It took more than a year for Suffolk County prosecutors to come to their senses. With Nemo bearing down on New England and the media buried in storm coverage, the DA's office quietly dropped all charges against more than two dozen Occupy Boston protesters, whose cases — as the Phoenix has previously reported — have been kicked through a legal labyrinth, their right to a speedy trial denied.
These 27 cases were the final remnants of the mass arrests that took place during separate incidents in Dewey Square and on the adjoining Rose Kennedy Greenway in late 2011. Over 100 of the demonstrators took plea deals; but the rest, refusing to concede guilt, chose to fight their cases — five of which were scheduled to commence at trial this month. "So why," asked a headline on the Occupy Boston Radio blog, "aren't we celebrating?"
Put simply, it could have been infinitely more fruitful for Occupiers to proceed in court. Through the discovery process and via other legal maneuvers, their National Lawyers Guild (NLG) attorneys had begun to pry open the Pandora's box of authoritative shenanigans that have enshrouded these charges since day one. At trial, the city would have likely been made to produce everything from surveillance videos that show police misconduct to evidence of deliberate press suppression. With the Occupy charges vacated, that white whale may now be impossible to catch.
In a press release issued hours after prosecutors absolved the Hub Occupiers, NLG-Massachusetts Executive Director Urszula Masny-Latos explained the bittersweetness of what she describes as an "unscheduled, unilateral action." "Defendants and their NLG lawyers spent months working to prepare a case that could potentially embarrass the City, and set valuable precedent that would reaffirm the constitutional rights of free speech and assembly," wrote Masny-Latos. "[Suffolk County prosecutors] have employed yet another way to trample upon those who voice dissent."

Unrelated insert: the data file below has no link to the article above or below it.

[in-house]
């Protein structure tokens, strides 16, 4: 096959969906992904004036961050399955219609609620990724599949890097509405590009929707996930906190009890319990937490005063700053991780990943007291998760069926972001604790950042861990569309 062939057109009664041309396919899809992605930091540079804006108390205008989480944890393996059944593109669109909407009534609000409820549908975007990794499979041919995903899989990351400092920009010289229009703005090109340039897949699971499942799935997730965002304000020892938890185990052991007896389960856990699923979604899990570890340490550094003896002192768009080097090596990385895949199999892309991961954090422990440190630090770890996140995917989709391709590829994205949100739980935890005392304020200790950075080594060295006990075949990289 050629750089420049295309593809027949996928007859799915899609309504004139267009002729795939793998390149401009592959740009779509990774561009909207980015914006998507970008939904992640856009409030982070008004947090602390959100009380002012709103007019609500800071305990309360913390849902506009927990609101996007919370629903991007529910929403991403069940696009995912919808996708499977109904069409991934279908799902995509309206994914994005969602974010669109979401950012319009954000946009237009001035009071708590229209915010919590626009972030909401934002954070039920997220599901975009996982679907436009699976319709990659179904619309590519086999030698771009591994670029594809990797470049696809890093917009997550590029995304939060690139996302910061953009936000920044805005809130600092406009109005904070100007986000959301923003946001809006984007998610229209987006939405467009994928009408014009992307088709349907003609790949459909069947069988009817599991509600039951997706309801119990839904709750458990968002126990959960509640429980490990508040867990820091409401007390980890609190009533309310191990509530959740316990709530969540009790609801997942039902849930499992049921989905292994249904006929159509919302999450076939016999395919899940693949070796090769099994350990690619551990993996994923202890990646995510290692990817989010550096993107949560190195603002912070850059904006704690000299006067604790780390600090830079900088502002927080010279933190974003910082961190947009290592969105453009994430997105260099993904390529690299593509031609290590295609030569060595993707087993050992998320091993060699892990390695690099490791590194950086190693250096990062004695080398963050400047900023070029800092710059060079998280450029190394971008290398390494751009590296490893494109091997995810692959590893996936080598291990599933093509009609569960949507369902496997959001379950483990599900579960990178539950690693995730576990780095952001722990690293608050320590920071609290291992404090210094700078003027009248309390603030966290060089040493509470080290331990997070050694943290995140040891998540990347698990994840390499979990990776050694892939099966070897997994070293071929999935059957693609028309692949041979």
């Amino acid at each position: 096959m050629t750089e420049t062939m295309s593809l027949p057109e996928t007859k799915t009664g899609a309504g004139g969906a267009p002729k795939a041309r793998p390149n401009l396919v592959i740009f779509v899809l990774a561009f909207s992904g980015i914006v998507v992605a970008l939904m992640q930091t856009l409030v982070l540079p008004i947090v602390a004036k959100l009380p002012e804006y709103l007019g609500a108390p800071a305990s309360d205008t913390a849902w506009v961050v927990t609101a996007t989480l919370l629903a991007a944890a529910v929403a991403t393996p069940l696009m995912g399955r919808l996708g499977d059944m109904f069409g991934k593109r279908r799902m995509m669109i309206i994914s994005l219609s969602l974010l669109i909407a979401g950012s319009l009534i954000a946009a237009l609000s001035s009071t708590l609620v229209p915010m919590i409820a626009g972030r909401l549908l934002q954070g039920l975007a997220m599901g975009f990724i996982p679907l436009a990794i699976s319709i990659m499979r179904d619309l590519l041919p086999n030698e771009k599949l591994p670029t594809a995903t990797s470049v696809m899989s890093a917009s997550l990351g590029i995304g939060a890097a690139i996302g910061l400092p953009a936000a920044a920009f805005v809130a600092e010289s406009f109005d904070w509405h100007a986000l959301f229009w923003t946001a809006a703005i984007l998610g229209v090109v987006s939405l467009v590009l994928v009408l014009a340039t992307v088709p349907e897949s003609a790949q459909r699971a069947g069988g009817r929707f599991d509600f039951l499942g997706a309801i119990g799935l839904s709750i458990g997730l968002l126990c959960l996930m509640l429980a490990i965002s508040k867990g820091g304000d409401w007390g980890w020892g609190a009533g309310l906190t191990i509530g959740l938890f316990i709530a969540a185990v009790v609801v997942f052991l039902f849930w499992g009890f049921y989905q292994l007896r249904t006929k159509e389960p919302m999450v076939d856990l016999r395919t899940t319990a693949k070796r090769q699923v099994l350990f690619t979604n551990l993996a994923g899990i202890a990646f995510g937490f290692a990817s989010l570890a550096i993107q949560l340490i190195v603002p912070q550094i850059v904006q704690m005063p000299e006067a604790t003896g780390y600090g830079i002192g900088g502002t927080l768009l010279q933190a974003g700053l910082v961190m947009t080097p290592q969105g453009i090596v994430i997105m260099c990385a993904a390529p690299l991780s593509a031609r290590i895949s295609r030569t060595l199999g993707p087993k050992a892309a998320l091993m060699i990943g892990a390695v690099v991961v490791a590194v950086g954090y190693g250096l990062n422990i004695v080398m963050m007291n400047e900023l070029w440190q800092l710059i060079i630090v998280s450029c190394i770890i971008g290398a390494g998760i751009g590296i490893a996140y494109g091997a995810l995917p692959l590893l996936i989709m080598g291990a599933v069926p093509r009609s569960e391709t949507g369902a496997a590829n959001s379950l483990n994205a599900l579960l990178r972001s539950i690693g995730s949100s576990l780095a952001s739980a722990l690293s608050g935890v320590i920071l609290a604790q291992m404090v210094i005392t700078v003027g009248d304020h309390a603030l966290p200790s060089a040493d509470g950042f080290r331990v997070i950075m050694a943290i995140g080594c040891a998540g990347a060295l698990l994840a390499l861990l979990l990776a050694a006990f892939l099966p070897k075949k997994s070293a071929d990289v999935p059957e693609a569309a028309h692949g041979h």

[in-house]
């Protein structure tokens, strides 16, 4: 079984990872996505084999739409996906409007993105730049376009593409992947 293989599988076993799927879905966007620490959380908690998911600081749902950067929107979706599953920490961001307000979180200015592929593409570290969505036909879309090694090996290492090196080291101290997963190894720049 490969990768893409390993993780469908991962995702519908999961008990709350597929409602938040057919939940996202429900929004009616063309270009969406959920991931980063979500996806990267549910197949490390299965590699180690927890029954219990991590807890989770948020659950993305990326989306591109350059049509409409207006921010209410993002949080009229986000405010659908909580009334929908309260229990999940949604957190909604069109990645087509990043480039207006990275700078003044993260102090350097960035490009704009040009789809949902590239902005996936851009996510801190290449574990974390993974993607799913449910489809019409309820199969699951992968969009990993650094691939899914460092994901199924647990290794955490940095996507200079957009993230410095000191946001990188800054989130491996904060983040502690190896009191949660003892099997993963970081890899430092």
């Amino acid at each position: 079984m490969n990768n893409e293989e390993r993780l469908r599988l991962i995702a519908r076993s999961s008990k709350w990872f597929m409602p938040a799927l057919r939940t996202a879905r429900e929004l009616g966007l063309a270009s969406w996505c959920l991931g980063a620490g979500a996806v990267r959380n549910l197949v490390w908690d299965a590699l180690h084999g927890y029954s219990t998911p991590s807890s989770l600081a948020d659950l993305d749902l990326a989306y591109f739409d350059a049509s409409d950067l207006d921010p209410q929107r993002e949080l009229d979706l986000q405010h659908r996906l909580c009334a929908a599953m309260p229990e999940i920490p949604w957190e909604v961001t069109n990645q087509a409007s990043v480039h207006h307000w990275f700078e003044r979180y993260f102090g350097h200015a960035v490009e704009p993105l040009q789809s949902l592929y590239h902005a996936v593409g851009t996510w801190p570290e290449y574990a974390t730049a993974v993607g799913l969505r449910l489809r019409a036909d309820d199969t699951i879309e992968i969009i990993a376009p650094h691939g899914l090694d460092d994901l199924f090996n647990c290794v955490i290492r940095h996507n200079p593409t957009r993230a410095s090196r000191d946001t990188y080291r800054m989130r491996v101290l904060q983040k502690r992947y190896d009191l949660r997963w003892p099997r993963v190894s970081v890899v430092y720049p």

The NLG has an admittedly radical agenda, and had requested loads of documents and cop recordings from the Greenway showdowns. But the prosecution of the Occupiers had reeked of political pugilism from the start; the NLG was just making lemonade. There's also the issue of how plausible these charges ever were — some protesters were slapped with "disturbing the peace" for occupying public space; others, all of them male, were cited for "resisting arrest." Masny-Latos says the NLG is "exploring various legal options" to keep these Occupy cases in the court system; meanwhile, after 14 months of stalling proceedings and dodging full compliance on discovery, the DA's office — at least in its own mind — has wiped its hands of this mess.
Reached by the Phoenix, DA spokesman Jake Wark said that the Occupy Boston cases are unprecedented — that he can't think of a comparable trespassing case, with multiple defendants, ever going to trial. Wark also told the Globe that advancing the prosecution would consume even more valuable resources that could be used to litigate violent crime — this in the wake of so much frustrating pre-trial rigmarole, and despite the fact that Suffolk could have made this move a year ago. Whatever their official reasoning might be, though, it's obvious that the DA's office understands the ridiculousness of the situation, and as such we can count these dismissals as an admission that the Occupy Boston defendants shouldn't have faced heat in the first place. But with that small win aside, after so much time and tedium, the DA's sketchy, sudden gesture is hardly consolation for denying us a First Amendment legal precedent, or for depriving us of whatever dirt the NLG was sure to dredge up at trial.
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